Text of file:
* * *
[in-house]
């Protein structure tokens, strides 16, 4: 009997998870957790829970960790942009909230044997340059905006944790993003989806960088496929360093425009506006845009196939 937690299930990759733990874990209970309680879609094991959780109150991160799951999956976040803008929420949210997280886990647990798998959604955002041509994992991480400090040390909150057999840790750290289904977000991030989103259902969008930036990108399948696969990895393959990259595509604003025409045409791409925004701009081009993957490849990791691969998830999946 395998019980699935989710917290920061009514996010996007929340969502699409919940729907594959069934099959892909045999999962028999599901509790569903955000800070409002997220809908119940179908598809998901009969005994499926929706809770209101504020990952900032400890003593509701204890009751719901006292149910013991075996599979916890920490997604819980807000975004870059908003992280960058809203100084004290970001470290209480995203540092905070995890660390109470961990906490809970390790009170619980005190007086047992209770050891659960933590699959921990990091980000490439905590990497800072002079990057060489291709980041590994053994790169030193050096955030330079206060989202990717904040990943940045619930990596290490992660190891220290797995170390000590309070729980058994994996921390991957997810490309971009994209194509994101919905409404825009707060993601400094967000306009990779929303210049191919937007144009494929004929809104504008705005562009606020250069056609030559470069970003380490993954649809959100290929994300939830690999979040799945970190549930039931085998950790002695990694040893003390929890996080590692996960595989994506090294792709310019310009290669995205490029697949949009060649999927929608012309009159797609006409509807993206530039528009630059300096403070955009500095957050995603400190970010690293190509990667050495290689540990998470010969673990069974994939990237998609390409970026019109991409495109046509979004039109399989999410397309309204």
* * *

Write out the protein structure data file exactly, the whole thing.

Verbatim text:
[in-house]
């Protein structure tokens, strides 16, 4: 009997998870957790829970960790942009909230044997340059905006944790993003989806960088496929360093425009506006845009196939 937690299930990759733990874990209970309680879609094991959780109150991160799951999956976040803008929420949210997280886990647990798998959604955002041509994992991480400090040390909150057999840790750290289904977000991030989103259902969008930036990108399948696969990895393959990259595509604003025409045409791409925004701009081009993957490849990791691969998830999946 395998019980699935989710917290920061009514996010996007929340969502699409919940729907594959069934099959892909045999999962028999599901509790569903955000800070409002997220809908119940179908598809998901009969005994499926929706809770209101504020990952900032400890003593509701204890009751719901006292149910013991075996599979916890920490997604819980807000975004870059908003992280960058809203100084004290970001470290209480995203540092905070995890660390109470961990906490809970390790009170619980005190007086047992209770050891659960933590699959921990990091980000490439905590990497800072002079990057060489291709980041590994053994790169030193050096955030330079206060989202990717904040990943940045619930990596290490992660190891220290797995170390000590309070729980058994994996921390991957997810490309971009994209194509994101919905409404825009707060993601400094967000306009990779929303210049191919937007144009494929004929809104504008705005562009606020250069056609030559470069970003380490993954649809959100290929994300939830690999979040799945970190549930039931085998950790002695990694040893003390929890996080590692996960595989994506090294792709310019310009290669995205490029697949949009060649999927929608012309009159797609006409509807993206530039528009630059300096403070955009500095957050995603400190970010690293190509990667050495290689540990998470010969673990069974994939990237998609390409970026019109991409495109046509979004039109399989999410397309309204």